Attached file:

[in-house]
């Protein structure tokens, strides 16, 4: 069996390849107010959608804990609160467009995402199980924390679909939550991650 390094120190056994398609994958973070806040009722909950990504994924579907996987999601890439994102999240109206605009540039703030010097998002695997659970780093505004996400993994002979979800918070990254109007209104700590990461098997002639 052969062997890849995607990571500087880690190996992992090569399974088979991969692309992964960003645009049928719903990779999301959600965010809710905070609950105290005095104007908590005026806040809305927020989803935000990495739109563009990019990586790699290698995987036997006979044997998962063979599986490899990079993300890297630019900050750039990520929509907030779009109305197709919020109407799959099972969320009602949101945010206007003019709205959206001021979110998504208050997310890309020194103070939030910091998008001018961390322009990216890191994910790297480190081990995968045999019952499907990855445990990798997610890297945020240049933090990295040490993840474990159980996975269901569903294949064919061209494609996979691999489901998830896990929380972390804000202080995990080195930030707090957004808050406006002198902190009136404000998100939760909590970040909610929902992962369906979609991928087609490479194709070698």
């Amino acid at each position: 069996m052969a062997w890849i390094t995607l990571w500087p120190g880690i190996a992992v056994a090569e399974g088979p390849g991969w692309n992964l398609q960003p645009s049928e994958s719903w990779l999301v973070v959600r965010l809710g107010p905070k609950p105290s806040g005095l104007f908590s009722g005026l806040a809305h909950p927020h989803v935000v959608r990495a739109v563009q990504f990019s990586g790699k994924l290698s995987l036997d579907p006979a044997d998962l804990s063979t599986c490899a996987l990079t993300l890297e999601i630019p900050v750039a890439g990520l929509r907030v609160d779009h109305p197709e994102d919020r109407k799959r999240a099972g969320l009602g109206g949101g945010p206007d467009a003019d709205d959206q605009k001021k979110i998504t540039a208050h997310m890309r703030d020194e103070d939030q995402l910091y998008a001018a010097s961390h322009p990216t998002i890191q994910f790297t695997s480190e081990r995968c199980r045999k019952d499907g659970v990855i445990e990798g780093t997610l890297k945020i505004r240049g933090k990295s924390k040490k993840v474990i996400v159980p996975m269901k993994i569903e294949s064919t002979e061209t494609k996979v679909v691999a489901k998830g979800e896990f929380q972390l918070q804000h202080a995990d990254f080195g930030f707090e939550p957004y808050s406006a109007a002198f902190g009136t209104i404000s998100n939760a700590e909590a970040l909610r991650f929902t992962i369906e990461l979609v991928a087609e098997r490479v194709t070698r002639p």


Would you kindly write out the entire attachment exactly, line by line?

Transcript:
[in-house]
């Protein structure tokens, strides 16, 4: 069996390849107010959608804990609160467009995402199980924390679909939550991650 390094120190056994398609994958973070806040009722909950990504994924579907996987999601890439994102999240109206605009540039703030010097998002695997659970780093505004996400993994002979979800918070990254109007209104700590990461098997002639 052969062997890849995607990571500087880690190996992992090569399974088979991969692309992964960003645009049928719903990779999301959600965010809710905070609950105290005095104007908590005026806040809305927020989803935000990495739109563009990019990586790699290698995987036997006979044997998962063979599986490899990079993300890297630019900050750039990520929509907030779009109305197709919020109407799959099972969320009602949101945010206007003019709205959206001021979110998504208050997310890309020194103070939030910091998008001018961390322009990216890191994910790297480190081990995968045999019952499907990855445990990798997610890297945020240049933090990295040490993840474990159980996975269901569903294949064919061209494609996979691999489901998830896990929380972390804000202080995990080195930030707090957004808050406006002198902190009136404000998100939760909590970040909610929902992962369906979609991928087609490479194709070698």
């Amino acid at each position: 069996m052969a062997w890849i390094t995607l990571w500087p120190g880690i190996a992992v056994a090569e399974g088979p390849g991969w692309n992964l398609q960003p645009s049928e994958s719903w990779l999301v973070v959600r965010l809710g107010p905070k609950p105290s806040g005095l104007f908590s009722g005026l806040a809305h909950p927020h989803v935000v959608r990495a739109v563009q990504f990019s990586g790699k994924l290698s995987l036997d579907p006979a044997d998962l804990s063979t599986c490899a996987l990079t993300l890297e999601i630019p900050v750039a890439g990520l929509r907030v609160d779009h109305p197709e994102d919020r109407k799959r999240a099972g969320l009602g109206g949101g945010p206007d467009a003019d709205d959206q605009k001021k979110i998504t540039a208050h997310m890309r703030d020194e103070d939030q995402l910091y998008a001018a010097s961390h322009p990216t998002i890191q994910f790297t695997s480190e081990r995968c199980r045999k019952d499907g659970v990855i445990e990798g780093t997610l890297k945020i505004r240049g933090k990295s924390k040490k993840v474990i996400v159980p996975m269901k993994i569903e294949s064919t002979e061209t494609k996979v679909v691999a489901k998830g979800e896990f929380q972390l918070q804000h202080a995990d990254f080195g930030f707090e939550p957004y808050s406006a109007a002198f902190g009136t209104i404000s998100n939760a700590e909590a970040l909610r991650f929902t992962i369906e990461l979609v991928a087609e098997r490479v194709t070698r002639p």